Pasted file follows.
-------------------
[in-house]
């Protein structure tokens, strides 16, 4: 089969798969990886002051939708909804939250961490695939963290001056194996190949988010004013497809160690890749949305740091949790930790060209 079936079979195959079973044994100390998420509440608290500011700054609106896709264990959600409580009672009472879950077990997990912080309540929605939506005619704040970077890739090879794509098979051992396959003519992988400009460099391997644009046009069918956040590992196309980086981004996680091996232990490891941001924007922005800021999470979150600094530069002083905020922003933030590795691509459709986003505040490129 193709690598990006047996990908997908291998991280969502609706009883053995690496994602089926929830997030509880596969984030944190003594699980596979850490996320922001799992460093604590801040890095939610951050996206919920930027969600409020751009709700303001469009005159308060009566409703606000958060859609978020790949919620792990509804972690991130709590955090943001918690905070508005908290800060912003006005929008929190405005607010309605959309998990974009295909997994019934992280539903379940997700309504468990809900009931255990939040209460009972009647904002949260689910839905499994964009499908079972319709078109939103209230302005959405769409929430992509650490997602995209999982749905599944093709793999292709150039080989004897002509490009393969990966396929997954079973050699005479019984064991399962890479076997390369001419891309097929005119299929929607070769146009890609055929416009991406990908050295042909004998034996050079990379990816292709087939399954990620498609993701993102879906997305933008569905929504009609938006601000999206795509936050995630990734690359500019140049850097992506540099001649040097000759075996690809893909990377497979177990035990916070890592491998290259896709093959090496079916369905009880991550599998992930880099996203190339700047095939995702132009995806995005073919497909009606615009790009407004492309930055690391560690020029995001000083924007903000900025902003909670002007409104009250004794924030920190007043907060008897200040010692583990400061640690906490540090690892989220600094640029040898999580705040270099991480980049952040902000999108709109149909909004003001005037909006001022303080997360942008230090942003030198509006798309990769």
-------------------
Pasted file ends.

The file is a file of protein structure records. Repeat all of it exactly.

[in-house]
């Protein structure tokens, strides 16, 4: 089969798969990886002051939708909804939250961490695939963290001056194996190949988010004013497809160690890749949305740091949790930790060209 079936079979195959079973044994100390998420509440608290500011700054609106896709264990959600409580009672009472879950077990997990912080309540929605939506005619704040970077890739090879794509098979051992396959003519992988400009460099391997644009046009069918956040590992196309980086981004996680091996232990490891941001924007922005800021999470979150600094530069002083905020922003933030590795691509459709986003505040490129 193709690598990006047996990908997908291998991280969502609706009883053995690496994602089926929830997030509880596969984030944190003594699980596979850490996320922001799992460093604590801040890095939610951050996206919920930027969600409020751009709700303001469009005159308060009566409703606000958060859609978020790949919620792990509804972690991130709590955090943001918690905070508005908290800060912003006005929008929190405005607010309605959309998990974009295909997994019934992280539903379940997700309504468990809900009931255990939040209460009972009647904002949260689910839905499994964009499908079972319709078109939103209230302005959405769409929430992509650490997602995209999982749905599944093709793999292709150039080989004897002509490009393969990966396929997954079973050699005479019984064991399962890479076997390369001419891309097929005119299929929607070769146009890609055929416009991406990908050295042909004998034996050079990379990816292709087939399954990620498609993701993102879906997305933008569905929504009609938006601000999206795509936050995630990734690359500019140049850097992506540099001649040097000759075996690809893909990377497979177990035990916070890592491998290259896709093959090496079916369905009880991550599998992930880099996203190339700047095939995702132009995806995005073919497909009606615009790009407004492309930055690391560690020029995001000083924007903000900025902003909670002007409104009250004794924030920190007043907060008897200040010692583990400061640690906490540090690892989220600094640029040898999580705040270099991480980049952040902000999108709109149909909004003001005037909006001022303080997360942008230090942003030198509006798309990769």